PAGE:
Now in the Age of Authenticity, with its expressive individualist outlook, we have a qualitative shift: “The religious life or practice that I become part of must not only be my choice, but it must speak to me, it must make sense in terms of my spiritual development as I understand this.” The expressivist forges her own religion (“spirituality”), her own, personal Jesus. . . . It becomes less and less “rational” to accept any external constraints. A new spiritual injunction arises: “let everyone follow his/her own path of spiritual inspiration. Don’t be led off yours by the allegation that it doesn’t fit with some orthodoxy.”

In the expressivist framework, anything that gets in the way of self-exaltation or self-fulfillment is a problem. This means that any universal or binding ethic, morals that are absolute, truths that are transcendent—in our culture, they all fall down before the idol of the mighty Me. God may still be present, but “Me” is on the throne. God has been relegated, in the words of Mark Sayers, “to the role of servant, and massager of the personal will.”

Me vs. Us

The second reason why expressive individualism presents a challenge for the church is this: belonging to a church, in the sense of embracing membership that goes beyond therapeutic benefits or perks and privileges, doesn’t make much sense in this kind of environment. The plot line for many Westerners is the lone individual taking on the big, bad institution. The church as institution is to be resisted.

If finding yourself means expressing yourself over against what your family made you to be, or your church made you to be, then leaving church, for some, becomes a rite of passage. And for those who stay, it must be a conscious choice, a conscious acceptance for one’s own self of the religion you’ve inherited.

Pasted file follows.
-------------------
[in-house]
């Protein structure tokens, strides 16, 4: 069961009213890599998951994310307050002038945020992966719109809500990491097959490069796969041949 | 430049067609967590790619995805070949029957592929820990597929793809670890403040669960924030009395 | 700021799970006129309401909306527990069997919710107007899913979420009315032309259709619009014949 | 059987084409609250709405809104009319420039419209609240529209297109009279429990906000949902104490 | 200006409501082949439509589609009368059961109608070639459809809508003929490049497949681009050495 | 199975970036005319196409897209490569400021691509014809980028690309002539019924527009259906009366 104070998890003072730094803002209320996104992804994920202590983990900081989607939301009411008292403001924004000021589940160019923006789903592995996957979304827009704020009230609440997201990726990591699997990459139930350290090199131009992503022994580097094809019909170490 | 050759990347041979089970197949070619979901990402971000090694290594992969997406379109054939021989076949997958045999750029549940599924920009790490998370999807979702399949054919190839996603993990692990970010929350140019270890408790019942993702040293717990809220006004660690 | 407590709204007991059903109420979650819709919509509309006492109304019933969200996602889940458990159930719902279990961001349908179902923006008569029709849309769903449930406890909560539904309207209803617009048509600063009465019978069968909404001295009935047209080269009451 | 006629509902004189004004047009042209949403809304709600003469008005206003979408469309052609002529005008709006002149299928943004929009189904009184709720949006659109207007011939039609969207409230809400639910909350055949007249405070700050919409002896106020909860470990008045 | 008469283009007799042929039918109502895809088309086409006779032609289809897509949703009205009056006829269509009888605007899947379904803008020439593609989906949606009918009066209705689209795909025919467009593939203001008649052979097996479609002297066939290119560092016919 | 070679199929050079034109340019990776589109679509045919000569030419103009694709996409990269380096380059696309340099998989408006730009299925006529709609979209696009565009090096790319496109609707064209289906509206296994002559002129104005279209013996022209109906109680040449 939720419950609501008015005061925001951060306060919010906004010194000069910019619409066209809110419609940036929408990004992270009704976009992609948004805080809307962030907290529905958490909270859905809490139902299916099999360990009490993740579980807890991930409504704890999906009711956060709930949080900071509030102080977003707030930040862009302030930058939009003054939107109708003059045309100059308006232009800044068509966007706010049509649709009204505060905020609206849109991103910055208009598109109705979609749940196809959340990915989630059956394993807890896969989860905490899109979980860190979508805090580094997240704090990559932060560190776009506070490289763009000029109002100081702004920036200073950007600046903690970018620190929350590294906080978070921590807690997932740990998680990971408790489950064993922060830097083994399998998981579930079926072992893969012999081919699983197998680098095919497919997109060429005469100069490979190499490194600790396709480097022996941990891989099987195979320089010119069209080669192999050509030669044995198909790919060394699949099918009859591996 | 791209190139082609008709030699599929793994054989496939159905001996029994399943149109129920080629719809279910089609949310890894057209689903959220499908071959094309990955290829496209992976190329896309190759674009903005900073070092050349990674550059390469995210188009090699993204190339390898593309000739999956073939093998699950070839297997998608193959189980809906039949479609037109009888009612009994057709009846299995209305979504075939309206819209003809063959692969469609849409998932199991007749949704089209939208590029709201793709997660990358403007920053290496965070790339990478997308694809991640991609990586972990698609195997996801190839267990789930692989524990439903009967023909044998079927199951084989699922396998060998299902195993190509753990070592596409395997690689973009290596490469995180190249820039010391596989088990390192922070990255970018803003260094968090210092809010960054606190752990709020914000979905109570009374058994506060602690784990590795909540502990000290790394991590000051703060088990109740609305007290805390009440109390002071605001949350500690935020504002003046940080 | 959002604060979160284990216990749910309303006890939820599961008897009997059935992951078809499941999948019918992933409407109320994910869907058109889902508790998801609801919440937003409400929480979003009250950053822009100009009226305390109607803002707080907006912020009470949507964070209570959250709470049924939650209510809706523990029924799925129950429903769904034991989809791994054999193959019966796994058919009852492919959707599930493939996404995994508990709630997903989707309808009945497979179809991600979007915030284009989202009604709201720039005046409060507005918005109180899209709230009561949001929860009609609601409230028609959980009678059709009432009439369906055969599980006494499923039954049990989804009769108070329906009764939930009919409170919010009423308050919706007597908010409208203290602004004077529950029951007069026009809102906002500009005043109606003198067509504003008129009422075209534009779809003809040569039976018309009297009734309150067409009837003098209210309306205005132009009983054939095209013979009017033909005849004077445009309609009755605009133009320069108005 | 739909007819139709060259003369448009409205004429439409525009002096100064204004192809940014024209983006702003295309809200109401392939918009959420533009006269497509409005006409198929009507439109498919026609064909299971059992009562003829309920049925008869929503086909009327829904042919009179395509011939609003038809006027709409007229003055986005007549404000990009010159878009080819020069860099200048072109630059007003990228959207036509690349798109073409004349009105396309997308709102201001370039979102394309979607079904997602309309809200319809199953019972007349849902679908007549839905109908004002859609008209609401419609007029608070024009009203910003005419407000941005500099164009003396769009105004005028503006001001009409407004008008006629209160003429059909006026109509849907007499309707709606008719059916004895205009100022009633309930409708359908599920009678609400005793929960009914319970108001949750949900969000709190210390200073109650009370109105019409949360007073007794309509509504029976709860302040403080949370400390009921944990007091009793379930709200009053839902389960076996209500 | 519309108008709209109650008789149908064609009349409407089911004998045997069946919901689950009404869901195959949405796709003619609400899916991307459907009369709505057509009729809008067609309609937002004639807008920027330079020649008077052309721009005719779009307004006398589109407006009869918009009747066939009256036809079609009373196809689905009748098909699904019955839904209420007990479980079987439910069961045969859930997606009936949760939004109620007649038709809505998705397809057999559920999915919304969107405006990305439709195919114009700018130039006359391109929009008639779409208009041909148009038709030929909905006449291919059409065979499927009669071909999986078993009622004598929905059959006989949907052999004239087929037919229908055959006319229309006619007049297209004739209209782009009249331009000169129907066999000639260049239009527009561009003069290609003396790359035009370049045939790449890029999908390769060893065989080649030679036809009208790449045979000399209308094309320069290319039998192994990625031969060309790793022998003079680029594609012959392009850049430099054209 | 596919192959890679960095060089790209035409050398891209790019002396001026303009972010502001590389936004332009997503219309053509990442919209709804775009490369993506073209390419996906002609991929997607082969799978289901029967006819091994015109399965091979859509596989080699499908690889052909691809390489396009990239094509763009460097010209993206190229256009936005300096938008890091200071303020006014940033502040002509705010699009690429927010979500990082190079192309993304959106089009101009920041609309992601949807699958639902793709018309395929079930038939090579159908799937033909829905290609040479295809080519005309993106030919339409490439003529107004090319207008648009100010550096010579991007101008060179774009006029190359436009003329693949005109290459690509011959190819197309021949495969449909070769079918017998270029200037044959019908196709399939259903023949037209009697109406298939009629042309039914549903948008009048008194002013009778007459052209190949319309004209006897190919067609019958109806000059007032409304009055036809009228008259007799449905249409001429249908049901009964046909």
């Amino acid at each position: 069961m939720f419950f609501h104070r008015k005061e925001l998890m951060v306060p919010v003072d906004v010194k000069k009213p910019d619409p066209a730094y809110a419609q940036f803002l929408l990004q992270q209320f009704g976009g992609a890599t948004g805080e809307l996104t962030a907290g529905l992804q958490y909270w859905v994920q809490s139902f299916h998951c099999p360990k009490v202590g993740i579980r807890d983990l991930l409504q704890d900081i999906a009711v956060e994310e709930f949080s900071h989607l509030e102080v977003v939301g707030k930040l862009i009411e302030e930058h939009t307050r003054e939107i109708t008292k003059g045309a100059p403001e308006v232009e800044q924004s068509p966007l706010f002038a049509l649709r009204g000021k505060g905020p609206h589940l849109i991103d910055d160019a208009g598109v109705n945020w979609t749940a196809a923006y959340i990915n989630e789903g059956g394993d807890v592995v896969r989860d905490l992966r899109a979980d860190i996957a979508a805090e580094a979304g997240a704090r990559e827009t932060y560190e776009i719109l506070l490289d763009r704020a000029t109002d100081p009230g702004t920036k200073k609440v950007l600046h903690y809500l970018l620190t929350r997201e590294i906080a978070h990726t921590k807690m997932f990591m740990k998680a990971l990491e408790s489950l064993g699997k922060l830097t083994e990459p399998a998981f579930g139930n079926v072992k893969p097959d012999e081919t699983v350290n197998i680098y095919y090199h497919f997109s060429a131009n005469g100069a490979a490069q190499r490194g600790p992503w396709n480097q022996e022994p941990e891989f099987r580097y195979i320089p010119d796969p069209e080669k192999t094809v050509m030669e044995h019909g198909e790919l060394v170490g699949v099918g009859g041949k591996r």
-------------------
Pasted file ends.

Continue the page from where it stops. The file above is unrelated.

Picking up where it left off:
The expressivist way is for you to chart your own course. If the church gets behind your life choices, great! But if the church were to challenge your behavior or attitude, you’d suddenly claim that your life story is no one else’s business. “Trust thyself,” Emerson wrote; “every heart vibrates to that iron string.”

Again, expressive individualism does not empty the church of its members. It merely fills the pews with people who see their church attendance as another expression of their own identities, an aid in their own pursuit of happiness. The church has limited, if any, real authority. The mighty Me stays enthroned, even when the mighty Me is in the church pew.

What Are the Opportunities?

These are two of the main challenges that expressive individualism poses for the church. But with these challenges come some terrific opportunities. More on those in a future column . . .

1. Expressive Individualism: What Is It?

2. Why Is Expressive Individualism a Challenge for the Church?

3. The Faithful Church in an Age of Expressive Individualism

4. Your Church is Not a Restaurant

5. You Are Not Timeless or Placeless

6. What Expressive Individualism Does to Sin

7. Caught in the Riptide of Mere Inspiration

8. Ministry Temptations in a World of Expressive Individualism

9. Doing Ministry in a World of Expressive Individualism